As part of Zymo Research’s effort to improve microbiome data quality and reproducibility, the MIQ Score applications are available to all researchers for free. Versions for 16S and Shotgun data can be downloaded as source code from Zymo Research’s GitHub page or as pre-built Docker images.
Analyze Your Mock Community Data Today with the MIQ ScoreGo To MIQ Score Apps
- Sinha R, Abnet CC, White O, Knight R, Huttenhower C: The microbiome quality control project: baseline study design and future directions. Genome Biol 2015, 16:276
- Costea PI, Hildebrand F, Arumugam M, Bäckhed F, Blaser M, Bushman FD, de Vos WM, Ehrlich SD, Fraser CM, Hattori M et al: Enterotypes in the landscape of gut microbial community composition. Nature Microbiology 2018, 3(1):8-16
- Stulberg E, Fravel D, Proctor LM, Murray DM, LoTempio J, Chrisey L, Garland J, Goodwin K, Graber J, Harris MC et al: An assessment of US Microbiome Research. Nature Microbiology 2016, 1:15015
- Jackson SA, Kralj JG, Lin NJ. Report on the NIST/DHS/FDA Workshop: Standards for Pathogen Detection for Biosurveillance and Clinical Applications. NIST.gov 2018, Special Publication (NIST SP) – 1222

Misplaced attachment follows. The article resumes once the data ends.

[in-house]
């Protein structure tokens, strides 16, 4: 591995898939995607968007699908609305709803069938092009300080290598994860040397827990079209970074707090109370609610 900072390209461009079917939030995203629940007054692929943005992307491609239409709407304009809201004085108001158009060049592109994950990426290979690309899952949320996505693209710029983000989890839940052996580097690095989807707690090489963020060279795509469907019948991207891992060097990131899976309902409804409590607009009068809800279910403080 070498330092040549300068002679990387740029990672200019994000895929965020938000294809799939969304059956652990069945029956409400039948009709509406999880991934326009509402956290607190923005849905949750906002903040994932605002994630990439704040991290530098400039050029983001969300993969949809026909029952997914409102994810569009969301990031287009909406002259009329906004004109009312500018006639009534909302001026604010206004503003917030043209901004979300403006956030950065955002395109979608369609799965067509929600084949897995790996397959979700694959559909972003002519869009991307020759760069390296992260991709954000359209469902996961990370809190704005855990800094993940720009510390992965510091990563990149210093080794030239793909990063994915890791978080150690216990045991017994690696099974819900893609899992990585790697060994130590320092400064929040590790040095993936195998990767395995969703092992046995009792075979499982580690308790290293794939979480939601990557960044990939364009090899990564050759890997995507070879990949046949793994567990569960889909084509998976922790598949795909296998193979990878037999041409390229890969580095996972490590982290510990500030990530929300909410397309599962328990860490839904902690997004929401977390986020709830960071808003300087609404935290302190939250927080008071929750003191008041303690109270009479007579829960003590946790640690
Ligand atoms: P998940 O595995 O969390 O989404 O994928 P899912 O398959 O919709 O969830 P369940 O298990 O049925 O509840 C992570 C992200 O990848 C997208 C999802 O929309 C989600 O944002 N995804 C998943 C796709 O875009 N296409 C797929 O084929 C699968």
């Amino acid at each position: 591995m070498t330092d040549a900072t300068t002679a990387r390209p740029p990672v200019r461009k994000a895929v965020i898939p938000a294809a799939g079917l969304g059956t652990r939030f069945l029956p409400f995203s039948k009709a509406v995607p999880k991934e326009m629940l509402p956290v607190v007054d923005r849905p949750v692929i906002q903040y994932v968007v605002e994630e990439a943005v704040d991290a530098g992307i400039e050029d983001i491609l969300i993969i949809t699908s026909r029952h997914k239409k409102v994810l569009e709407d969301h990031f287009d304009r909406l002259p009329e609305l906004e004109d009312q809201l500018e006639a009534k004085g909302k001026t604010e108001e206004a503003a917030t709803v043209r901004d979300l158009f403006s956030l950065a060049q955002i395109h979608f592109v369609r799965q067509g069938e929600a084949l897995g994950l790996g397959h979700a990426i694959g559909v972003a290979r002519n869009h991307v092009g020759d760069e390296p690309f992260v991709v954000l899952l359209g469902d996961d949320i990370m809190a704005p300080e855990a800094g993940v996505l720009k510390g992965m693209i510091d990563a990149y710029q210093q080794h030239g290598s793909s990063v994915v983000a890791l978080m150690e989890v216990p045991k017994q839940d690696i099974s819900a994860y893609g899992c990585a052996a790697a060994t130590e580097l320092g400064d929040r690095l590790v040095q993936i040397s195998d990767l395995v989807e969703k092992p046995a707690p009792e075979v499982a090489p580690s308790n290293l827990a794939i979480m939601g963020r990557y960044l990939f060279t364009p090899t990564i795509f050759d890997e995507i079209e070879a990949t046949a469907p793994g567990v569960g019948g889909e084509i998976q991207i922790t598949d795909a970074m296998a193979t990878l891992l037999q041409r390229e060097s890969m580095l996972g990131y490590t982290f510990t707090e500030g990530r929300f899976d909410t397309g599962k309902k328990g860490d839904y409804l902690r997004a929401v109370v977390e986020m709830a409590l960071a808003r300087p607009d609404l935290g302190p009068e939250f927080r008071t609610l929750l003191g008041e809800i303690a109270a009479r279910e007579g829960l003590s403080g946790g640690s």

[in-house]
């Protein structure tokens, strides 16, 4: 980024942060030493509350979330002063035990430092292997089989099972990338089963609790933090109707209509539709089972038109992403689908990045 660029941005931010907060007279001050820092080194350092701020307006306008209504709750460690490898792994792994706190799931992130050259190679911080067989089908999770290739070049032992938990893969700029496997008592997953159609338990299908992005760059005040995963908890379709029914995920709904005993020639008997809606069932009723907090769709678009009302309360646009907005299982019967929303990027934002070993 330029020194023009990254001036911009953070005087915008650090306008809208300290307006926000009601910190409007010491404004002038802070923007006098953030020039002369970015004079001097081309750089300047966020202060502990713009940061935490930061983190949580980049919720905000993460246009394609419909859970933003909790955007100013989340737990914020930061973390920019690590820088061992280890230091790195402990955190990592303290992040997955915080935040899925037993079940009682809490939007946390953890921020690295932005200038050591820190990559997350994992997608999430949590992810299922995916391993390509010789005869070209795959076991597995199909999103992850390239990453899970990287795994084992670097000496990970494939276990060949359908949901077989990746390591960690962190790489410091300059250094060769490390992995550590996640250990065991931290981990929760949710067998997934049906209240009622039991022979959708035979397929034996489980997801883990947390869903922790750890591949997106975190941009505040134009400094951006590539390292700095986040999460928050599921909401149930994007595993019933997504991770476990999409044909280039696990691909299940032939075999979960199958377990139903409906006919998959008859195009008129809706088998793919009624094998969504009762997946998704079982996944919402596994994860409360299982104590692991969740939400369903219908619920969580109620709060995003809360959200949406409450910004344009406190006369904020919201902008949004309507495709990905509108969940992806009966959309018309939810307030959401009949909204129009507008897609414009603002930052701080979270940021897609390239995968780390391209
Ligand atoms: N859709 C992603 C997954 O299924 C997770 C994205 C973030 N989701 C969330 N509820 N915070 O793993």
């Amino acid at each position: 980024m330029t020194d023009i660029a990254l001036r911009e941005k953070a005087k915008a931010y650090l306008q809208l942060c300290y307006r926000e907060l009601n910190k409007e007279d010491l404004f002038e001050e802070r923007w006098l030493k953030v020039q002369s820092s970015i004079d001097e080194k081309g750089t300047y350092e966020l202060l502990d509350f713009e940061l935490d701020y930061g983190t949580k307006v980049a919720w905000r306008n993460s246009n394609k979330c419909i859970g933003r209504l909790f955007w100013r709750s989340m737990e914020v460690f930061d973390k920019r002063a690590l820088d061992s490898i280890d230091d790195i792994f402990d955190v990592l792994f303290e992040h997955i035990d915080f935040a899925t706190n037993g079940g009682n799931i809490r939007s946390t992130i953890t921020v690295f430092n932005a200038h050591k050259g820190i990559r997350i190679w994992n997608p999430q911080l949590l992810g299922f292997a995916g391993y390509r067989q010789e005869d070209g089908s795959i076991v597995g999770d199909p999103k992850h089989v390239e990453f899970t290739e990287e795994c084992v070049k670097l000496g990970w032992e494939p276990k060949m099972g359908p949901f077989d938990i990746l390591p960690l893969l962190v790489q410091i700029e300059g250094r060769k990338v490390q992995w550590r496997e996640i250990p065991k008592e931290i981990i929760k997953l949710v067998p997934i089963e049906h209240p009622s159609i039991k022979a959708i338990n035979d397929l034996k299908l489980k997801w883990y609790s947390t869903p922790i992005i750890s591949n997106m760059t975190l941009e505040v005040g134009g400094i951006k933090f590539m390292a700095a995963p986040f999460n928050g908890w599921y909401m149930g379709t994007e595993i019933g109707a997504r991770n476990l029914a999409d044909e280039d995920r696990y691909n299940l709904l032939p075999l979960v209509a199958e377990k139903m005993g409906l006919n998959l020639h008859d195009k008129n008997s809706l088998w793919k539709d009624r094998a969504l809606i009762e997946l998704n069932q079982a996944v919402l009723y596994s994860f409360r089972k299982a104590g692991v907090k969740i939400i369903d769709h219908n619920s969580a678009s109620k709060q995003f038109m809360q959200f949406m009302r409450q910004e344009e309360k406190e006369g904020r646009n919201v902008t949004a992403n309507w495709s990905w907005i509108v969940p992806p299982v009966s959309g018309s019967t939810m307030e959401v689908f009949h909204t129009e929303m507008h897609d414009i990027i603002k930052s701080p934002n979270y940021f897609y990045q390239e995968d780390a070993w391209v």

- Jones MB, Highlander SK, Anderson EL, Li W, Dayrit M, Klitgord N, Fabani MM, Seguritan V, Green J, Pride DT. Library preparation methodology can influence genomic and functional predictions in human microbiome research. PNAS 2015, 112(45):14024-14029
- Zymo Research. From Gut Instinct to Gold Standard. 2018.
- Danko D, et al. A global metagenomic map of urban microbiomes and antimicrobial resistance. Cell 2021, 184(13): 3376-3393.
- Karst S , Ziels R, Kirkegaard R, Sørensen E, McDonald D, Zhu Q, Knight R, Albertsen M. High-accuracy long-read amplicon sequences using unique molecular identifiers with Nanopore or PacBio sequencing. Nature Methods 2021, 18: 165-169.
- Bullman S, Pedamallu CS, Sicinska E, Clancy TE, Zhang X, Cai D, Neuberg D, Huang K, Guevara F, Nelson T, Chipashvili O, et al. Analysis of Fusobacterium persistence and antibiotic response in colorectal cancer. Science 2017, 358(6369):1443-1148
- 2019 NIST Workshop on Standards for Microbiome Measurements